- We love cards that make it easy to earn rewards. The generous flat rewards rate and competitive sign-up bonus make this cash back business card hard to beat.
- Make sure you’re spending at least $19,000 on the card each year in order to justify the $95 annual fee over Capital One® Spark® Cash Select for Business; that’s the threshold when your rewards with the Spark® Cash overtake the rewards you’ll earn with the no-fee and lower-rate Spark® Cash Select.
- If you are a frequent business traveler, you’ll find better value elsewhere.
Best for students
The basics: Most students have to choose between building credit and earning generous rewards when looking at a student-specific credit card. This isn’t the case with the Rewards+(SM) Student Card. You’ll earn 2x ThankYou® Points at supermarkets and gas stations on up to $6,000 in purchases each year, and 1x points on all other purchases. What really sets this card apart from the competition is its unique round-up feature. Every time you earn rewards, your points will round up to the nearest 10 (even on 2x points purchases). For example, if you buy a $4 coffee on campus, you’ll earn 10 points instead of just 4. If you fill up your tank for $36, you’ll get 80 points instead of 72. You’ll also earn a 2,500-point sign-up bonus after spending $500 within the first 3 months.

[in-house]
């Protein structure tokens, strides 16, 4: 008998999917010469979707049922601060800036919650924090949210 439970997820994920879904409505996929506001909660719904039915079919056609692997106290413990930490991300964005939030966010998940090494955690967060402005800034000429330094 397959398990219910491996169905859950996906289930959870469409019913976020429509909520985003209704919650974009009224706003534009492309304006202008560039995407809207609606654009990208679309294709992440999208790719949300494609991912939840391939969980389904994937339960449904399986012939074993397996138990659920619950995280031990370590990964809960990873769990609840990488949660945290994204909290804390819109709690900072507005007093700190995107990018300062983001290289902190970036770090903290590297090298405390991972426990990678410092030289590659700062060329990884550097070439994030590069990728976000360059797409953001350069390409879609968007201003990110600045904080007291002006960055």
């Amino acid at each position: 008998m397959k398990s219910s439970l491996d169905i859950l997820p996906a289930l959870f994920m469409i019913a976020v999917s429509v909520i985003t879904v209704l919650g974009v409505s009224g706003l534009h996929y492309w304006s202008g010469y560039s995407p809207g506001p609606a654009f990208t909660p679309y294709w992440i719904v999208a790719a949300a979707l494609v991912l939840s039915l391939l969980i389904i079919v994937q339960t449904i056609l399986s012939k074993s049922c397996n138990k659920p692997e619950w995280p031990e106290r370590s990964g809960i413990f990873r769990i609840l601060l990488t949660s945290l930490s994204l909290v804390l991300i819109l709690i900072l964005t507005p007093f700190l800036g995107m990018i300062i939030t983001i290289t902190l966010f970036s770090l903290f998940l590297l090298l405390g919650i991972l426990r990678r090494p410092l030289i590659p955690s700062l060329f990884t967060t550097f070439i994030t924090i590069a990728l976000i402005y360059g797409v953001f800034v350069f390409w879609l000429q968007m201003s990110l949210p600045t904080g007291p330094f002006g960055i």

- The Citi Rewards+ and the Citi Rewards+ Student are the only two cards on the market that offer this round-up feature.
- Even though this is a student card, you earn the same rewards (with the exception of the lower sign-up bonus) as you would with the non-student option.
- The APR is slightly higher than average at 16.74% – 26.74% variable.
- You need good-to-excellent credit to be approved for the card, which can be hard for students with a limited credit history to attain.
- More traditional cash back cards offer better sign-up bonuses than this. If you have good-to-excellent credit, a non-student card will probably offer more value.
Best for excellent credit